I don’t ask for much, but that my morning routine flow undisturbed: thirty minutes of peace, a cup of good coffee, and a hot shower. My children allow me this time out of the abounding love they have for me in their hearts, and the respect due me as their mother.
Yeah right. The deal is that I get my thirty minutes every morning, and the kids get five bonus dollars in their allowance.
And yes, I know it’s bribery, but it’s all I’ve got.
However, I am a shrewd consumer, and believe in receiving services paid for. If I have to pay for my morning groove, then by golly, I expect to have it. Should even one of these three key ingredients be missing and my peace be disrupted, then the deal is off.
This means that if the phone rings, or the dog sighs heavily, or a sunbeam falls too loudly upon the floor and disturbs my peace and disrupts my routine, there will be no bonus dollars forthcoming at the end of the week.
Should I find that there is no coffee to be had in the house, not only is our business deal null and void, but I am likely to pierce every living thing from the oldest child to the smallest fern in the window, with a very sharp look, and return to my bed for the rest of my life or until such time as a coffee bean is produced, ground, and properly brewed.
As important as silence and a supply of good coffee are, a shower is possibly even more so: the hot water, you see, opens the pores on my scalp allowing my brain to breathe, and life to continue. Without it, my head is likely to implode from the negative pressure. I am completely convinced of this.
It takes the water in our bathroom a few minutes to warm up, so I turn it on and let it run while I brush my teeth. This is also part of my morning routine, and it usually goes without a hitch. However there was a time that I pulled the curtain back to find the that the drain was clogged and the tub was filling up with water.
This is not part of the groove. I do not like slopping around in ankle deep water. That is not showering. That is wading.
The plunger was completely ineffective against the clog, as was the wire hanger I sent down to do a little reconnaissance work. It was time to move on to chemical warfare. Two and a half bottles of drain cleaner later, the drain was no closer to allowing the water to pass through, and had, in fact, backed up into the tub.
When in doubt, google it. The internet told me to try baking soda and vinegar, and flush it with hot water. All this accomplished was to make the chemicals in the tub bubble and smell bad enough to make the wallpaper begin to peel off the walls.
Like nearly every problem encountered in life, I found that the more solutions I poured into it, the bigger the mess became. It was becoming increasingly clear that I couldn’t fix this problem on my own, and I needed to call in a higher authority.
But who to call. There was no way I was going to call my husband. Smart wives never call their husbands in plumbing situations. The husband almost invariably insists that he can fix it, whatever it is, as soon as he gets home from work, and under no circumstances are you to call a plumber.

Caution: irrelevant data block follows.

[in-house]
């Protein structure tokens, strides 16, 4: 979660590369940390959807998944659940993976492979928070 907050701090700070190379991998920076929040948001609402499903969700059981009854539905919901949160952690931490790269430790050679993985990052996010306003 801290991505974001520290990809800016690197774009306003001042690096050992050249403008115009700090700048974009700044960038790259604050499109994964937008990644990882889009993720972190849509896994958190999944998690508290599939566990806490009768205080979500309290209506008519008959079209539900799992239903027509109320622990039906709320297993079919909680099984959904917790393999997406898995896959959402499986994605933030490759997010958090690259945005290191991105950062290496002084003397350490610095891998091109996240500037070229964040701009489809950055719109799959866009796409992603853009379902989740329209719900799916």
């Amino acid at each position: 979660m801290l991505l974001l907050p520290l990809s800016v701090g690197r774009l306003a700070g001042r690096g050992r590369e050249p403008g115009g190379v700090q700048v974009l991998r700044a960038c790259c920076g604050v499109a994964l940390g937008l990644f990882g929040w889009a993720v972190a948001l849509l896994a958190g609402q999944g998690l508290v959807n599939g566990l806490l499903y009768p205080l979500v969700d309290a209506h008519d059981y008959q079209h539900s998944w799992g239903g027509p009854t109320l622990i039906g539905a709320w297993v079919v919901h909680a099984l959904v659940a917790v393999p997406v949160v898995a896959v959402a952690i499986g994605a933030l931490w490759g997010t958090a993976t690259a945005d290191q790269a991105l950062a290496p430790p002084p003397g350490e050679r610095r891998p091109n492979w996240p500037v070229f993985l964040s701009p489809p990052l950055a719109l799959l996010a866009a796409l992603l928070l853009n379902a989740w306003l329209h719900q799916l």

Better to call the plumber and then tell the husband what happened.
I knew that the man who showed up must be a really good plumber, because he wore the official plumber uniform: gray work shirt with a name patch that read “Bob,” and pants that would not stay on his waist. Plus, he had tools. Tools always instill confidence. Wrenches, and screw drivers, and all kinds of things, including about a million miles of wire cable.
He sat on the edge of the tub, gave it a disbelieving look, and then looked at me sideways, just as disbelievingly. “Well then,” he started, “I don’t think I’ve ever seen a problem like this before. No siree, there’s no way that water is going down. Nope, not without a miracle of God.”
“There isn’t?” I replied, dismayed. All hope of recovering my groove dissipated. A miracle of God, he had said. Should I have taken my clogged drain and my subsequent lack of peace to an even higher authority than Bob the Plumber?
“Of course,” he continued, “unless you do this.” And with that, the plumber reached over. And flipped the drain switch. And all the water went down.
I offered him a hundred dollars to keep his mouth shut and never tell anyone what an idiot I was, but he shook it off and said that it was way too good a laugh to sell. In fact, he wouldn’t even let me pay him for the service call.
It has not gone down in history as one of my better moments, but I did learn from it. Besides it could have been worse: it could have been my husband who found my mistake, and I wouldn’t ever have lived it down. If I could just keep the kids quiet, he would never even have to know.
And they have kept it quiet, but their silence has come with a price tag that borders on highway robbery.
The deal is ten bonus dollars a week in their allowance, but I get to keep my groove.
copyright 2004 dori knight